Why do Englishmen call the people in America 'Americans'?

America is named after explorer Amerigo Vespucci. The official name of our country is United States of America thus we are called "Americans" not just by the Britons but by most nations around the world.

As noted above, the Americas were named after Amerigo Vespucci, an Italian navigator working in service to the Portuguese. This naming first was popularized by a German map-maker (Martin Waldseemuller), who in 1507 produced a map labeling the newly discovered continents as "America".

In common English, the term "America" can be applied to two entities: either the entire New World landmass (North, Central, and South Americas), or to the nation of The United States of America. At the time of creation of the U.S.A., it was still very common to refer to the New World as "the Americas" (note the plural and capitalization), though the use of "america" (lower case, singular) was uncommon, and the adjective "american" was even less common - the reason american was seldom used was because it was exceedingly vague, and, in any case, the English tended to prefer the terms "the Colonies" or "the New World". It is unclear why the Founding Fathers of the U.S.A. chose to use the singular in the name, rather than the plural.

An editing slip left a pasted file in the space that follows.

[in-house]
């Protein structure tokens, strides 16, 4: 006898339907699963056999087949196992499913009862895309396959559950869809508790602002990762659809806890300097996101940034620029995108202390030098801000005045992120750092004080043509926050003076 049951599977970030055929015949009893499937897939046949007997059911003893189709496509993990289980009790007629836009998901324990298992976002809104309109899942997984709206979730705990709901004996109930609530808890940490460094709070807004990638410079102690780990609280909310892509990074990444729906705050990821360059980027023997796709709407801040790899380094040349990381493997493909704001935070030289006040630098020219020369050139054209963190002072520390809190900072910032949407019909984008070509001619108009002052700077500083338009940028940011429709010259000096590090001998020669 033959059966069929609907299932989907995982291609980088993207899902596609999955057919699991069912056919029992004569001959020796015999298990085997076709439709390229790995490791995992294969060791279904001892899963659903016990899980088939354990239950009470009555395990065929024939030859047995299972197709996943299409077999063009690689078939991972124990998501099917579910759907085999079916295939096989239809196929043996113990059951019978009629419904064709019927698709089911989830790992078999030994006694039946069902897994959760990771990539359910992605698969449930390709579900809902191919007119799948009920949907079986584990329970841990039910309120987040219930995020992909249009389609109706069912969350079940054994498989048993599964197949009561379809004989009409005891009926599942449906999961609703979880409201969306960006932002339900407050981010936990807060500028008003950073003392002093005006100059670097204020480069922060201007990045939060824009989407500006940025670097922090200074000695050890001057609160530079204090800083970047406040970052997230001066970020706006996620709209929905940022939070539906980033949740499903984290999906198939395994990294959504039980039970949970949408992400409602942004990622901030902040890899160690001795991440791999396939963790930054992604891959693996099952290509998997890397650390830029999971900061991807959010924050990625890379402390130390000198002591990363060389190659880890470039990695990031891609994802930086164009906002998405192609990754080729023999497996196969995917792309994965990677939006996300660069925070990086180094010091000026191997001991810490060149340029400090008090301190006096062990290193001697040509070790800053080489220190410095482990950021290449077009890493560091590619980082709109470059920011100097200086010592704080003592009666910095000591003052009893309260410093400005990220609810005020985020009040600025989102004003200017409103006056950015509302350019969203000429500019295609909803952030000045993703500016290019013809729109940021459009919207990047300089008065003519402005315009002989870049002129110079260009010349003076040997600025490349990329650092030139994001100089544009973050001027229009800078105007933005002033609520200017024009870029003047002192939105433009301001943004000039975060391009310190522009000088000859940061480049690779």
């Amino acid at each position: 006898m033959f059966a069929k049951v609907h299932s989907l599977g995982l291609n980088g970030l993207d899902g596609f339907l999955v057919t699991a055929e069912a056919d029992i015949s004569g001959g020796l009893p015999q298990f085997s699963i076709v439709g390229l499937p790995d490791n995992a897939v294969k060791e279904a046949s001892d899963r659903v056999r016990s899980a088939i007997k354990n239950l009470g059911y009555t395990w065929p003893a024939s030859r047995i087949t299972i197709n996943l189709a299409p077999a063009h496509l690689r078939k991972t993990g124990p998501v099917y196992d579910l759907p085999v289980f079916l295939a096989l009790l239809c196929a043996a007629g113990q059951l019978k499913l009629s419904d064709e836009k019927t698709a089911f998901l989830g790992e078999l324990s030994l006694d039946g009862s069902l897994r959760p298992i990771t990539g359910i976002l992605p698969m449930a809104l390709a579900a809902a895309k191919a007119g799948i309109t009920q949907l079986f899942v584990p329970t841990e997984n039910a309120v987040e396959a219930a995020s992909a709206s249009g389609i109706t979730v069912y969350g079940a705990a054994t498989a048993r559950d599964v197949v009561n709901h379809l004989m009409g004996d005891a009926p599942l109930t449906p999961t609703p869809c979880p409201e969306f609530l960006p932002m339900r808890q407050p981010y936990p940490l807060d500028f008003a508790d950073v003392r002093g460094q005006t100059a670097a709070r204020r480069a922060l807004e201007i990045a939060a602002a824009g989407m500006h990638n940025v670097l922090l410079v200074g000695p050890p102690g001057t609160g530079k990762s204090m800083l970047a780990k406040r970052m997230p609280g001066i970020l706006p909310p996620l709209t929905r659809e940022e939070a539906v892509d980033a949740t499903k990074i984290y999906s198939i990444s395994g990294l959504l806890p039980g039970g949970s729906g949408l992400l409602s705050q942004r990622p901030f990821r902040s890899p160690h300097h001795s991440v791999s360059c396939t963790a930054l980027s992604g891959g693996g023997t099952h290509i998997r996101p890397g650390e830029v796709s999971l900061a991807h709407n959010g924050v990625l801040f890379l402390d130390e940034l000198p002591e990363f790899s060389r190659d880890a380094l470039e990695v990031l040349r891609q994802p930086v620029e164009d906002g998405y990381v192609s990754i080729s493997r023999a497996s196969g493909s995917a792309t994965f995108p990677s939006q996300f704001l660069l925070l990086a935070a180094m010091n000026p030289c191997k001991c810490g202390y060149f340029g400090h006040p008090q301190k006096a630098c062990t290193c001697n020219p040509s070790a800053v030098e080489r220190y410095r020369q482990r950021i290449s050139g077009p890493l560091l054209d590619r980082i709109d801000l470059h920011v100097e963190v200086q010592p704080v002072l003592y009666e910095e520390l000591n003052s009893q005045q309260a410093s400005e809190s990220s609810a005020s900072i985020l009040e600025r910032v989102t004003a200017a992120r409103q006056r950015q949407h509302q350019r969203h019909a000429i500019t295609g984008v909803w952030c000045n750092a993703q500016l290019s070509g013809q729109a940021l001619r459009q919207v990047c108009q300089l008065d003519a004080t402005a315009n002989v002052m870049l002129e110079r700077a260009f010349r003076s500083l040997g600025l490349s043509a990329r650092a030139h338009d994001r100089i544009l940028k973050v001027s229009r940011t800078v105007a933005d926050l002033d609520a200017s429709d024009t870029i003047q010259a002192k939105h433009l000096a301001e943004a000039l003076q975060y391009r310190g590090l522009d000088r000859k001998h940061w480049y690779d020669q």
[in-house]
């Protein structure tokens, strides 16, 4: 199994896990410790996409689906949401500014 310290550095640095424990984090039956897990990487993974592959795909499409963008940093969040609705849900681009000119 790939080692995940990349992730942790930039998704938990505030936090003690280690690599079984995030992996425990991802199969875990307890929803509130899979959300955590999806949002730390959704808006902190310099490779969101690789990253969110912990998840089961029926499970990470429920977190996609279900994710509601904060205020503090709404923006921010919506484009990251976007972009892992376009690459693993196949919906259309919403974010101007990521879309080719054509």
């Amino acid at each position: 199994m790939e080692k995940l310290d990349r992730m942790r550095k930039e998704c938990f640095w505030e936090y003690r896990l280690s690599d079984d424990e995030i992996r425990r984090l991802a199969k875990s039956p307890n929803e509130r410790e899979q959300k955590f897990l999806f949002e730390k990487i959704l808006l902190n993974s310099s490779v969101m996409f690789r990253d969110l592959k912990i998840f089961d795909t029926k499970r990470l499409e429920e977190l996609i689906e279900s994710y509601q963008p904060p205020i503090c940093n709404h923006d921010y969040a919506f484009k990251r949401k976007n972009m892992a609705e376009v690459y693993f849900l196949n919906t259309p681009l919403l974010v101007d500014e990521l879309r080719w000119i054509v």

In any case, after the founding of the U.S.A., both the new country's citizen and the British began to use the shortened "American" to describe nationals of the U.S.A., and now used "America" (capitalized) as a shorthand for the United States. This is likely due to similar shortening of "Great Britain" to "British", and is a common usage pattern in English (that is, the use of the last noun in a long formal name as a "nickname" for the thing).

Both British and American English has not come up with a suitable equivalent to "European" to describe a person who comes from the New World, as the common usage of "American" has now been completely changed to refer solely to the U.S.A. English uses the awkward "North American", "Central American", and "South American" to refer to those areas.

Other languages (chiefly Spanish and Portuguese) still retain the secondary meaning of "american" (non-capitalized) to refer to the entire New World. However, in any context or language, the proper meaning of a capitalized "American" specifically refers to the U.S.A.